“Now I've got this investment management resource that provides rich support,” said Gallant, of FMAX. “It's a layer of servicing going above what’s traditionally come from a custody or clearing provider.”

The technological capabilities of FMAX should allow advisors to bridge the gap between financial planning and investment management, within one tool. In building FMAX, Fidelity joins Merrill Lynch, with its Client Engagement Workstation, as one of the pioneers in bundling and linking financial planning to investment management, within a single platform, Gallant said.

It also makes mass customization, something advisors have always craved, more accessible.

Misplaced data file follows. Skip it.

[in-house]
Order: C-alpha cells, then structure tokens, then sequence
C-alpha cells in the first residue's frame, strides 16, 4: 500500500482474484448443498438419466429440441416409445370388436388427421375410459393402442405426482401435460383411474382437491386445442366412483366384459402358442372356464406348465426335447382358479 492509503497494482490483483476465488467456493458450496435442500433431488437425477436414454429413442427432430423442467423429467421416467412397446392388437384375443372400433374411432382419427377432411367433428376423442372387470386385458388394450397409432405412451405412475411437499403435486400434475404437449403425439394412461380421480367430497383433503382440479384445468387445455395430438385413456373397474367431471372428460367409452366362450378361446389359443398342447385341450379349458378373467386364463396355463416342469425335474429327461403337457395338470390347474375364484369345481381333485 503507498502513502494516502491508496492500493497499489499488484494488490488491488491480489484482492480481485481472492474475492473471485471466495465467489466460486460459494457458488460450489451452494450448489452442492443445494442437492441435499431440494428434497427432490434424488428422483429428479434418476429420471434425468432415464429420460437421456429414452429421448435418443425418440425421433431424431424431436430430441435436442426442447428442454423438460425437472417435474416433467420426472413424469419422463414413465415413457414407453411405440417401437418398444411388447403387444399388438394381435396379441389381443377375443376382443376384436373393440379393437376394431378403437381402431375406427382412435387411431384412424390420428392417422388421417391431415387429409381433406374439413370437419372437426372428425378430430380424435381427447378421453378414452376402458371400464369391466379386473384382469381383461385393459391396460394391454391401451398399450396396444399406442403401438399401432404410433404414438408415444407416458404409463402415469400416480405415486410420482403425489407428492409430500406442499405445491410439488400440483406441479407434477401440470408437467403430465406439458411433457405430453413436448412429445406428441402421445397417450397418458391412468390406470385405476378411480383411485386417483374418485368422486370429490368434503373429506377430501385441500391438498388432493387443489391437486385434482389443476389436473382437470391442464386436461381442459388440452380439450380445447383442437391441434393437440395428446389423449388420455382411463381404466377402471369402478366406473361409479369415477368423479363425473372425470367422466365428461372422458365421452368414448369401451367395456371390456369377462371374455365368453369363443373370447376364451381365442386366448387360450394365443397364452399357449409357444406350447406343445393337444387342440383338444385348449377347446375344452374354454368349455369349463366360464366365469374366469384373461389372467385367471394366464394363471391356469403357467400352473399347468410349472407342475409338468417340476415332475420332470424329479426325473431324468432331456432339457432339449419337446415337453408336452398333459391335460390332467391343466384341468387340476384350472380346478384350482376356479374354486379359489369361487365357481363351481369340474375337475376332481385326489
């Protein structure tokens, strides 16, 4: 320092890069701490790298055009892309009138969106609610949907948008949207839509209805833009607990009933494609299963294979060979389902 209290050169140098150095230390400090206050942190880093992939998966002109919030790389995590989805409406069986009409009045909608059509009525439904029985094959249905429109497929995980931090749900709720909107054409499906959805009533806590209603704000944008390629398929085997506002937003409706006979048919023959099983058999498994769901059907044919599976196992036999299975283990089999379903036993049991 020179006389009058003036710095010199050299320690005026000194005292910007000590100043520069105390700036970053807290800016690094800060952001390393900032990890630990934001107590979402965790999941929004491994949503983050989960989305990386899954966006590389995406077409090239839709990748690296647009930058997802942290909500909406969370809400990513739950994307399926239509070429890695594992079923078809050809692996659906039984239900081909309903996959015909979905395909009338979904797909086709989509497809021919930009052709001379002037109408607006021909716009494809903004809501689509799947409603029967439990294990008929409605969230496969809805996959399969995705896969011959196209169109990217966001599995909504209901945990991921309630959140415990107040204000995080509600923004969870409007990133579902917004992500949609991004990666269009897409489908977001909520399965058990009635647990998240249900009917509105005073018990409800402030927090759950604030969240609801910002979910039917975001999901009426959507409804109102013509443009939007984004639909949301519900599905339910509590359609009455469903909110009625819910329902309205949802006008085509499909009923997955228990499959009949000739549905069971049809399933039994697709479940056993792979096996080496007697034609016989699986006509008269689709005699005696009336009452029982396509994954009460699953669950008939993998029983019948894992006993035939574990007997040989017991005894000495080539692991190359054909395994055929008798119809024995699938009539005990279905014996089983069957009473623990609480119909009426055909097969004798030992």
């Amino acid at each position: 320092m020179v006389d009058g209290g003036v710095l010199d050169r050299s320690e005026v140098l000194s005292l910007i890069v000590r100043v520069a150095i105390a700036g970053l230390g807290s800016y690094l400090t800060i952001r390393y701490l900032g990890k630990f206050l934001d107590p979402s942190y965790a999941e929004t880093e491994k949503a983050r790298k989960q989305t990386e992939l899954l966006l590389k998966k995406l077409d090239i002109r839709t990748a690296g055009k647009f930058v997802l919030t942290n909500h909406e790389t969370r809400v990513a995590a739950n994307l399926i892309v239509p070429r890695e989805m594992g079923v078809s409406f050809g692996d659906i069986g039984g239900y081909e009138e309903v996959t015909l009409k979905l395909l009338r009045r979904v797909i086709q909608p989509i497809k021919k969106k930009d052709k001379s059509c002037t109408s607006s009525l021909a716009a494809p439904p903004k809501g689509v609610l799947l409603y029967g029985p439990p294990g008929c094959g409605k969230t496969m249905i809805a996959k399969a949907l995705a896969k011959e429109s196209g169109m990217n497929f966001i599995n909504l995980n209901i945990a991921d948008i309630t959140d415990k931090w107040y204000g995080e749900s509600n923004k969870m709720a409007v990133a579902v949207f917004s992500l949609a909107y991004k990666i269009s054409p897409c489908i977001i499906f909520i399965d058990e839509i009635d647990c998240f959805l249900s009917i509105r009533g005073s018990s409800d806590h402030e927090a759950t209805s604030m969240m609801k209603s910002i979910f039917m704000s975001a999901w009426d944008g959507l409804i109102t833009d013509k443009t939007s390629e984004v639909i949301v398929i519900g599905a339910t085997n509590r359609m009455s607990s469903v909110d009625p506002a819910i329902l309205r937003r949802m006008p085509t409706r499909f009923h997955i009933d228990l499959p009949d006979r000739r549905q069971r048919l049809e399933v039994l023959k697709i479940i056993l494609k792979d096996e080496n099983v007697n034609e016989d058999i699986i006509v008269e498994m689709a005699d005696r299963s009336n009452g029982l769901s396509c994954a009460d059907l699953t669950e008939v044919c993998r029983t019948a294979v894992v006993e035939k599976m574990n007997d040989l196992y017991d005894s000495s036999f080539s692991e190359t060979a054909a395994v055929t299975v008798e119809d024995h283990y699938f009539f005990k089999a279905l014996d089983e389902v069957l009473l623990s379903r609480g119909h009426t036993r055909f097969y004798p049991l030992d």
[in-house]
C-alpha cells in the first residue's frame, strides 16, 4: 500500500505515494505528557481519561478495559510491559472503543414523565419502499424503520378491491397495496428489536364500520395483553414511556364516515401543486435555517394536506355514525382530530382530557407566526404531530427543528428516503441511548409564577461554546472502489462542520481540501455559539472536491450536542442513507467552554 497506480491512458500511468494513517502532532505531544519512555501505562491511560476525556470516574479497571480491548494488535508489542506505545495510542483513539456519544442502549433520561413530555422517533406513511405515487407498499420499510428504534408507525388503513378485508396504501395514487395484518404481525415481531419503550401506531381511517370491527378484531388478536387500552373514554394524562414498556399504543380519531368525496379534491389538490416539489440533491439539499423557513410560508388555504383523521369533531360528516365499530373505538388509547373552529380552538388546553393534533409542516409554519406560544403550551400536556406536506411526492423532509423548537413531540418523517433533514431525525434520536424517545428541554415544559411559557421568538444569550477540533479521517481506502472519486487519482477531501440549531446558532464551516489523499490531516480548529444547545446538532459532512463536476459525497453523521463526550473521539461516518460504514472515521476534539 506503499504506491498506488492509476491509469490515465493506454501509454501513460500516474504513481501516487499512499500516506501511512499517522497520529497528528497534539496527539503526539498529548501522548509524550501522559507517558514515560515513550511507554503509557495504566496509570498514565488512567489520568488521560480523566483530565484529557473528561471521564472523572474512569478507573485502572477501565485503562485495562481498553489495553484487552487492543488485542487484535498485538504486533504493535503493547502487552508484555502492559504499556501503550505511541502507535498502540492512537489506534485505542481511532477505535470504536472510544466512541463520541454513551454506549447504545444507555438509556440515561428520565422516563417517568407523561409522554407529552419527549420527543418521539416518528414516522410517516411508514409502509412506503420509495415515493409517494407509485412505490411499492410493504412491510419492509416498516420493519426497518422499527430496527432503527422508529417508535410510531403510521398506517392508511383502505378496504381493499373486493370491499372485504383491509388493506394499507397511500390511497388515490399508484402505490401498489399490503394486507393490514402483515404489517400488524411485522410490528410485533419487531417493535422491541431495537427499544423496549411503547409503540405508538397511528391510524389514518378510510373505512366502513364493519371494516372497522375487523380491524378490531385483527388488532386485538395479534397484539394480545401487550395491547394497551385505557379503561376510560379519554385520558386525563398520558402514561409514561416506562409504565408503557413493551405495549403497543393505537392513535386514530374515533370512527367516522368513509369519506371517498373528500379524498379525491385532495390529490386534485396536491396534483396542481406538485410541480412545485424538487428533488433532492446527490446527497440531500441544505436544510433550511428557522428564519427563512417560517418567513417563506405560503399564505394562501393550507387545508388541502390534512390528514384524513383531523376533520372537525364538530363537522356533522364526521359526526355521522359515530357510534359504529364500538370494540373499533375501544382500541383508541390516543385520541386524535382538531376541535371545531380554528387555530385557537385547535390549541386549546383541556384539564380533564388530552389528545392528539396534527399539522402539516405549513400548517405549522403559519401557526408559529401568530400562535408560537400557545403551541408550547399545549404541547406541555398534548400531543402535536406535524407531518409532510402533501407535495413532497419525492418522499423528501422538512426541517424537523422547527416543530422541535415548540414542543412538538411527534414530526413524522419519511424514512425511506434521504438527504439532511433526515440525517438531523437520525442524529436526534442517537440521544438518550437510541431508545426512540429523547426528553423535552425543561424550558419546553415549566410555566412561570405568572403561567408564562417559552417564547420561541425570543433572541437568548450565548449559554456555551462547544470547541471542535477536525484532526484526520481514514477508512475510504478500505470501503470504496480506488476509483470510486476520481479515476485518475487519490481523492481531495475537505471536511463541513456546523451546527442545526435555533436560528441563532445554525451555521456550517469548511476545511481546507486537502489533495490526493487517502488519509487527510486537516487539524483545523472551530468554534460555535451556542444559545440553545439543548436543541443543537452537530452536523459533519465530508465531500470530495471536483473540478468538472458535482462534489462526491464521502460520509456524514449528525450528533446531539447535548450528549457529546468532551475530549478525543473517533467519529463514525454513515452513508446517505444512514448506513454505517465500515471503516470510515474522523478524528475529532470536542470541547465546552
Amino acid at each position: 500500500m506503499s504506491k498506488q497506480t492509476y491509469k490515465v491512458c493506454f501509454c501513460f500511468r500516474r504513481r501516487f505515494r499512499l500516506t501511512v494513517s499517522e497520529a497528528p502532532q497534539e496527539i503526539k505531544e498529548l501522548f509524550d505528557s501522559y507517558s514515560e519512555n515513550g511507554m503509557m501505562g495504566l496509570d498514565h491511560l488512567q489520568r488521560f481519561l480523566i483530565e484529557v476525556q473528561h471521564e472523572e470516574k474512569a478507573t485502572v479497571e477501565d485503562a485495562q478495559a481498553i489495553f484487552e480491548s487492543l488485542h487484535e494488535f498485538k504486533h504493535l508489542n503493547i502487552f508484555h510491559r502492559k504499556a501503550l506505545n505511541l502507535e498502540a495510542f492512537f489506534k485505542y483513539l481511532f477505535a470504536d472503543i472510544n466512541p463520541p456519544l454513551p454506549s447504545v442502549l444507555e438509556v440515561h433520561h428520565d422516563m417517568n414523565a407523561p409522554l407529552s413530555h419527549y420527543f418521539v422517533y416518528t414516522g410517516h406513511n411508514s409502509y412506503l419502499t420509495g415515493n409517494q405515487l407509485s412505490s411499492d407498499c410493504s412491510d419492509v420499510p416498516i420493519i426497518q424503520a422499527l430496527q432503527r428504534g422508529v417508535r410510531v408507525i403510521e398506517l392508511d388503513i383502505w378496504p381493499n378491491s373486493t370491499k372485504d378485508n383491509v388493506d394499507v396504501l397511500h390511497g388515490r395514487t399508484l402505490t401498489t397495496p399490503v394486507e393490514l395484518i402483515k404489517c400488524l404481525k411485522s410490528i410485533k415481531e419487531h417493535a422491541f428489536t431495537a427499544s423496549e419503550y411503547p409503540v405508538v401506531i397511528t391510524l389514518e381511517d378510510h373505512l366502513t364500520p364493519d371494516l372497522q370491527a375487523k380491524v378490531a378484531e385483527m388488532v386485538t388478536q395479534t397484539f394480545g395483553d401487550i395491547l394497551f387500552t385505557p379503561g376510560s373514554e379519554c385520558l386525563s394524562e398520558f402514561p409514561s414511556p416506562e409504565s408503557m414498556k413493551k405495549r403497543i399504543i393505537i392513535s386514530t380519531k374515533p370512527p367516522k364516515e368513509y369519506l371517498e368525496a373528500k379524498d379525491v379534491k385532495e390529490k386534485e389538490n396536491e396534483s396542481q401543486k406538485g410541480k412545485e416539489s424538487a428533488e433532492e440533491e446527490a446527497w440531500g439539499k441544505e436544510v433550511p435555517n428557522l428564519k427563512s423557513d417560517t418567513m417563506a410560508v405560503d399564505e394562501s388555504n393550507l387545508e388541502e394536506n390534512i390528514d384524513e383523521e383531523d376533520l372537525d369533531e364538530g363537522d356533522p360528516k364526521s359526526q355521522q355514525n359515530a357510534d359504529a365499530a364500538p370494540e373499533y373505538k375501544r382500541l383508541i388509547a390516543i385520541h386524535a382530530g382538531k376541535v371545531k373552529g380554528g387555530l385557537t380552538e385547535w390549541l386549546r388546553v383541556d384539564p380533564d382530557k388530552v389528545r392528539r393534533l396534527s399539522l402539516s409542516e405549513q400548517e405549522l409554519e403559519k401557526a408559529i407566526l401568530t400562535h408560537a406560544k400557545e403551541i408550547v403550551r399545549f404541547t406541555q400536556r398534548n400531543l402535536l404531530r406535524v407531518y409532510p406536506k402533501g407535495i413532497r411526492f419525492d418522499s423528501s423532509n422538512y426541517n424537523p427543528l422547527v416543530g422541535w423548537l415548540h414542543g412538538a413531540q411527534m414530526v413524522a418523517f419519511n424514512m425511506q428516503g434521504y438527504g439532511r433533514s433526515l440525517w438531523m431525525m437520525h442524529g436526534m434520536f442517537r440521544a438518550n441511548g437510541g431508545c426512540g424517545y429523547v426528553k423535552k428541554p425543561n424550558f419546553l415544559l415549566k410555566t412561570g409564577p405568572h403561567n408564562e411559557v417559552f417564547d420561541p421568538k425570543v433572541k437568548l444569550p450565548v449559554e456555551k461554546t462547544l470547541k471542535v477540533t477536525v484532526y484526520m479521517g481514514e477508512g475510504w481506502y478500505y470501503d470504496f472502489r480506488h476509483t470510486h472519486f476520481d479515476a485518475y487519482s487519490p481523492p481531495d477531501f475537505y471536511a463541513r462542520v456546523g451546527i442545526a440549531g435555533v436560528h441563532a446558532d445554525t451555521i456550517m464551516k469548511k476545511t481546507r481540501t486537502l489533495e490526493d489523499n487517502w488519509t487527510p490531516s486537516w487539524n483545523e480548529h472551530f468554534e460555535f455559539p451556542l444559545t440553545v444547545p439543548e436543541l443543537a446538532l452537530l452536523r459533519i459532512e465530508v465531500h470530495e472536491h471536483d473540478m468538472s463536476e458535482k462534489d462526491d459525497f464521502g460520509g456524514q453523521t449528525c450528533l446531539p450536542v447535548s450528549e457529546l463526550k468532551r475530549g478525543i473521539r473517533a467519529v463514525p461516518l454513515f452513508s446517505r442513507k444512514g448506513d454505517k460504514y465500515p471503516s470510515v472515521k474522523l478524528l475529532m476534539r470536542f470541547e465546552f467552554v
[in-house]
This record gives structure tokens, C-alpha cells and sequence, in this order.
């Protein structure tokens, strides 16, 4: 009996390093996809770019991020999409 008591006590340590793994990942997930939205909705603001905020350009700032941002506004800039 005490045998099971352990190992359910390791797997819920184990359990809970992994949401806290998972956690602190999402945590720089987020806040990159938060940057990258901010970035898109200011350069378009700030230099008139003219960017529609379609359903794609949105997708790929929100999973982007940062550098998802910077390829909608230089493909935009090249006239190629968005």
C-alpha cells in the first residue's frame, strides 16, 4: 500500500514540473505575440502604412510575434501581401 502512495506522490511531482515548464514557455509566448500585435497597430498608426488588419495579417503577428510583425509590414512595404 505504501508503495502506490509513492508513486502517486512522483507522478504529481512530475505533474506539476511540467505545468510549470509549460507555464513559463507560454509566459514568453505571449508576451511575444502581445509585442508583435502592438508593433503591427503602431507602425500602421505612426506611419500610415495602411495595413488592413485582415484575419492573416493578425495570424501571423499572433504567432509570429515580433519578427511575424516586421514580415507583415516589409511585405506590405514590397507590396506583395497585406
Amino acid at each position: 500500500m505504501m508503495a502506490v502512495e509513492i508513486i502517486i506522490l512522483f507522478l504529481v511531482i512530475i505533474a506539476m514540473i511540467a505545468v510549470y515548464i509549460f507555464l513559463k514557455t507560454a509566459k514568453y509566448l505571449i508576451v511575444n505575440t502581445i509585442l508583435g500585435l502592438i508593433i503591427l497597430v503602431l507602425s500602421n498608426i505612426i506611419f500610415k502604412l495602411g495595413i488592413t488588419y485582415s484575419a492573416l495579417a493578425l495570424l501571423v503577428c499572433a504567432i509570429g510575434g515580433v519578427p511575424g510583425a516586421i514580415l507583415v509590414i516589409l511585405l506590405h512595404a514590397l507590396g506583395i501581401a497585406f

Advisors should be able to move beyond plain-vanilla investment management, at a price that’s more affordable than bringing on new staff and better differentiated from automated advice platforms, or so-called robos, said Gallant. Plus, advisors will be able to “talk shop” with Fidelity consultants, which should help advisors feel more confident in their investment decisions and better defend their play-calling.

Prior to FMAX, an advisor may have turned to an office of supervisory jurisdiction or aggregator to get some of the services now available from Fidelity, he added.

“It’s not an easy process to do,” Gallant explained. “Merrill closed that gap and Fidelity is looking to do that same thing.”

But for the industry at large, it’s a critical step in making financial planning more widespread because it links planning directly to asset management and advisor fees.